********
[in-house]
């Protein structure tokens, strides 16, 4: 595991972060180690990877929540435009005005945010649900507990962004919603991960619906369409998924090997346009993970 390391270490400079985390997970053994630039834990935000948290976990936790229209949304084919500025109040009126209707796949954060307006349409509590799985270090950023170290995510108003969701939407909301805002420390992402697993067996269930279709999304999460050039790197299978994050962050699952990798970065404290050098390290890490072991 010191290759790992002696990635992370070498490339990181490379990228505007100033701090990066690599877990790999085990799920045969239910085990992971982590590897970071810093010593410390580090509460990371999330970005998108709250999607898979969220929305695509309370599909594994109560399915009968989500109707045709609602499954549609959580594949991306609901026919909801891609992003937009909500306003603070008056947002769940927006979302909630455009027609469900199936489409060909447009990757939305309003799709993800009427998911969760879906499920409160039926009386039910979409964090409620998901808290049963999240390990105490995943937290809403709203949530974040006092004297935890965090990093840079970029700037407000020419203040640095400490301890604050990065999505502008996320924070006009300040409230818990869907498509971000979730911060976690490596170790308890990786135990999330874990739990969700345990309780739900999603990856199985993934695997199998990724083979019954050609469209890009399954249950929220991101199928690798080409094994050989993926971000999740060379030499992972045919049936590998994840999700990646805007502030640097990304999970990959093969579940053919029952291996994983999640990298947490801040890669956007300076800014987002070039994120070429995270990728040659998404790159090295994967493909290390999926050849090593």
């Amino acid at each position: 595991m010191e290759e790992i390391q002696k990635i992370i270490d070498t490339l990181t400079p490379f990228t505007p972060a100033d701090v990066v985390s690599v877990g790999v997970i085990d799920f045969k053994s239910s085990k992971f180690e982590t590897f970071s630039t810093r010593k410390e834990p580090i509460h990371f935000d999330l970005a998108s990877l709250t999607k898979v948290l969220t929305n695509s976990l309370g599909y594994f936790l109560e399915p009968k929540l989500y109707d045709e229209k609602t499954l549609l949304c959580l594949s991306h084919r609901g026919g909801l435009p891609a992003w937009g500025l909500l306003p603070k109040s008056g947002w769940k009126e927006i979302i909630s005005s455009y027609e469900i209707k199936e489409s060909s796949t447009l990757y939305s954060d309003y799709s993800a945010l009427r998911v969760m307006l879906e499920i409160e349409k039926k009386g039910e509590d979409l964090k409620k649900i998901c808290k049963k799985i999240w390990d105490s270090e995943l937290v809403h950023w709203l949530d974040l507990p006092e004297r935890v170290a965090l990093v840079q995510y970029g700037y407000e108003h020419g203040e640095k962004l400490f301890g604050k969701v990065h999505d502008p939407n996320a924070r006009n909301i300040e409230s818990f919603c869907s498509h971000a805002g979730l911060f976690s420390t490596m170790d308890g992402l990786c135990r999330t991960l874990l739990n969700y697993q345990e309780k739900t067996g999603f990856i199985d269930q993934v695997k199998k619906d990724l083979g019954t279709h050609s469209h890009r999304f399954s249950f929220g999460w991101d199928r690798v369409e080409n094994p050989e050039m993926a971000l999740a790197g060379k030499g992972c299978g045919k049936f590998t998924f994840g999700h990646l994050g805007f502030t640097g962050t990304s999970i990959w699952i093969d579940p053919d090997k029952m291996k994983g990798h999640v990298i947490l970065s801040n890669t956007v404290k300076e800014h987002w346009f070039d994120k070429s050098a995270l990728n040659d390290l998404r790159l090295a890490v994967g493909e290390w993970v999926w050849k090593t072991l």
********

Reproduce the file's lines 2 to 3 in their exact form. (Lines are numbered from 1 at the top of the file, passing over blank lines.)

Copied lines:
């Protein structure tokens, strides 16, 4: 595991972060180690990877929540435009005005945010649900507990962004919603991960619906369409998924090997346009993970 390391270490400079985390997970053994630039834990935000948290976990936790229209949304084919500025109040009126209707796949954060307006349409509590799985270090950023170290995510108003969701939407909301805002420390992402697993067996269930279709999304999460050039790197299978994050962050699952990798970065404290050098390290890490072991 010191290759790992002696990635992370070498490339990181490379990228505007100033701090990066690599877990790999085990799920045969239910085990992971982590590897970071810093010593410390580090509460990371999330970005998108709250999607898979969220929305695509309370599909594994109560399915009968989500109707045709609602499954549609959580594949991306609901026919909801891609992003937009909500306003603070008056947002769940927006979302909630455009027609469900199936489409060909447009990757939305309003799709993800009427998911969760879906499920409160039926009386039910979409964090409620998901808290049963999240390990105490995943937290809403709203949530974040006092004297935890965090990093840079970029700037407000020419203040640095400490301890604050990065999505502008996320924070006009300040409230818990869907498509971000979730911060976690490596170790308890990786135990999330874990739990969700345990309780739900999603990856199985993934695997199998990724083979019954050609469209890009399954249950929220991101199928690798080409094994050989993926971000999740060379030499992972045919049936590998994840999700990646805007502030640097990304999970990959093969579940053919029952291996994983999640990298947490801040890669956007300076800014987002070039994120070429995270990728040659998404790159090295994967493909290390999926050849090593």
């Amino acid at each position: 595991m010191e290759e790992i390391q002696k990635i992370i270490d070498t490339l990181t400079p490379f990228t505007p972060a100033d701090v990066v985390s690599v877990g790999v997970i085990d799920f045969k053994s239910s085990k992971f180690e982590t590897f970071s630039t810093r010593k410390e834990p580090i509460h990371f935000d999330l970005a998108s990877l709250t999607k898979v948290l969220t929305n695509s976990l309370g599909y594994f936790l109560e399915p009968k929540l989500y109707d045709e229209k609602t499954l549609l949304c959580l594949s991306h084919r609901g026919g909801l435009p891609a992003w937009g500025l909500l306003p603070k109040s008056g947002w769940k009126e927006i979302i909630s005005s455009y027609e469900i209707k199936e489409s060909s796949t447009l990757y939305s954060d309003y799709s993800a945010l009427r998911v969760m307006l879906e499920i409160e349409k039926k009386g039910e509590d979409l964090k409620k649900i998901c808290k049963k799985i999240w390990d105490s270090e995943l937290v809403h950023w709203l949530d974040l507990p006092e004297r935890v170290a965090l990093v840079q995510y970029g700037y407000e108003h020419g203040e640095k962004l400490f301890g604050k969701v990065h999505d502008p939407n996320a924070r006009n909301i300040e409230s818990f919603c869907s498509h971000a805002g979730l911060f976690s420390t490596m170790d308890g992402l990786c135990r999330t991960l874990l739990n969700y697993q345990e309780k739900t067996g999603f990856i199985d269930q993934v695997k199998k619906d990724l083979g019954t279709h050609s469209h890009r999304f399954s249950f929220g999460w991101d199928r690798v369409e080409n094994p050989e050039m993926a971000l999740a790197g060379k030499g992972c299978g045919k049936f590998t998924f994840g999700h990646l994050g805007f502030t640097g962050t990304s999970i990959w699952i093969d579940p053919d090997k029952m291996k994983g990798h999640v990298i947490l970065s801040n890669t956007v404290k300076e800014h987002w346009f070039d994120k070429s050098a995270l990728n040659d390290l998404r790159l090295a890490v994967g493909e290390w993970v999926w050849k090593t072991l």